The Coordinators Notes of September 2013 contained a clear statement defining what is, and what is not, acceptable as a 'cultural artifact' - the term which is the basis of Category 2 B for acceptable Extended Essays in Group 2.
You may not be aware of this ruling, since it is possible (dare I say, 'likely'?) that some coordinators have not passed on this information ... or, to be fair, they might have passed it on, but buried amidst other tedious-if-necessary bureaucratic instructions. Whatever reasons there might be for not being aware, all English B teachers dealing with Group 2 Extended essays should take careful note of the Sept.2013 declaration. And here it is...
Clarification of category 2 'cultural artifacts'
The following qualify as 'cultural artifacts'
Books (other than literary)
Leaflets, brochures or manifestos
Laws or policies
Historical documents or records
Radio or television programmes
Works of fine art
Architecture (buildings, monuments, etc.)
Fashion items and accessories (as a manifestation of culture)
Food items, dishes (as a manifestation of culture)
Brands (as a manifestation of culture)
The following do not qualify as 'cultural artifacts'
Political events (elections, referendums)
Social movements (e.g. riots)
Social issues (unemployment, immigration, racism, school violence, the role of women in X country, etc)
Towns or regions (“travel guide” extended essays)
(Minority) ethnic groups
Styles of music
Institutions (school systems, political parties, etc)
The underlying principles
It may help, in order to explain these distinctions to students, to recognise the reasons why some elements of culture are considered acceptable and others not. I believe that there are two principal reasons :
'Artifact' versus 'activity' ... you will notice that all those cultural elements deemed to qualify as 'artifacts' are things; whereas those which do not qualify are activities: social organisations or patterns of behaviour. In other words, 'artifacts' are things you can touch and look at and study, here and now - whereas 'activities' are patterns of behaviour that need to be observed in action, over a period of time, and probably with much help from secondary sources. 'Artifacts', then, are simply more immediate, more restricted and thus more focused - 'activities' are liable to involve topics which are really too large and complicated for a feasible Extended Essay of 4000 words.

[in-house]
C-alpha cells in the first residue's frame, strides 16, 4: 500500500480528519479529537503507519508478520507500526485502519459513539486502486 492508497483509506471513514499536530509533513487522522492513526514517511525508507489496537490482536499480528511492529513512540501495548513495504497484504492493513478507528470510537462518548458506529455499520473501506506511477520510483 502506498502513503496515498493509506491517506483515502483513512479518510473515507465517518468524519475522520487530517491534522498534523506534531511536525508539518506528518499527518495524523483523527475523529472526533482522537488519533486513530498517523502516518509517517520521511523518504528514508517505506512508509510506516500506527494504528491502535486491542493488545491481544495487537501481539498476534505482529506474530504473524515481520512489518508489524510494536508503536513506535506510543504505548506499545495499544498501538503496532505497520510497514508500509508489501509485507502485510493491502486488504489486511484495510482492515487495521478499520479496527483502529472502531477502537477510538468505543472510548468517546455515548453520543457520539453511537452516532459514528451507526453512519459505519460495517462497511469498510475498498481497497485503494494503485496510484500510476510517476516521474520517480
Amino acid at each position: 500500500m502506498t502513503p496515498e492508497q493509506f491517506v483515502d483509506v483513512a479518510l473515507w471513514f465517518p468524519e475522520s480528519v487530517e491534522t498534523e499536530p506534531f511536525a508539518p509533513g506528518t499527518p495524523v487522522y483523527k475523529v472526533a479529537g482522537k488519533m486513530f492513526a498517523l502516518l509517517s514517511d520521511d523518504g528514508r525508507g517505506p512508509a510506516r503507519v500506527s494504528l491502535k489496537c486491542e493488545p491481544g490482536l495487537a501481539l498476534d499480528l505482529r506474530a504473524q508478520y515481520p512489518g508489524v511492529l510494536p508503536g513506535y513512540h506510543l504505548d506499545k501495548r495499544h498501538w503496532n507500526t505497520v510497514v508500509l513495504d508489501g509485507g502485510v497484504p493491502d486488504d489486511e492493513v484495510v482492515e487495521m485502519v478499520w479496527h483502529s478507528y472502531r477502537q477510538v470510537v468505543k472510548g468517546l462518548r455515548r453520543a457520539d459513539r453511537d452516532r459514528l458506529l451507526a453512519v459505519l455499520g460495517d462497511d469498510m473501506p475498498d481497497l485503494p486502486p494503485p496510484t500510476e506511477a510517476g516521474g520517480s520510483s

Primary versus secondary sources ... as I've just suggested, 'activities' will largely be accessible only through much reading of secondary sources, whereas 'artifacts' are directly accessible, concrete, specific primary sources. The point of the Extended Essay is that students do their own research and develop their own theories and arguments - and this personal development of ideas is less likely if most of the EE consists of second-hand ideas from background reading.
It might be useful to consider that the emphasis on artifacts indicates that the desired approach to the EE is that it should be, at a basic level, inductive rather than deductive - i.e. that the argument should start from some particular detail and then proceed to general ideas, rather than focus on general ideas and proceed to particular details as mere examples.
The general principle may be illustrated by the approach shown in the page TEA . I don't suggest that this analysis of a packet of tea is necessarily, in itself, a good topic for an EE - but it does demonstrate the kind of wide-ranging argument based on relevant background research that can be extracted from an 'artifact' as basic as a packet of tea !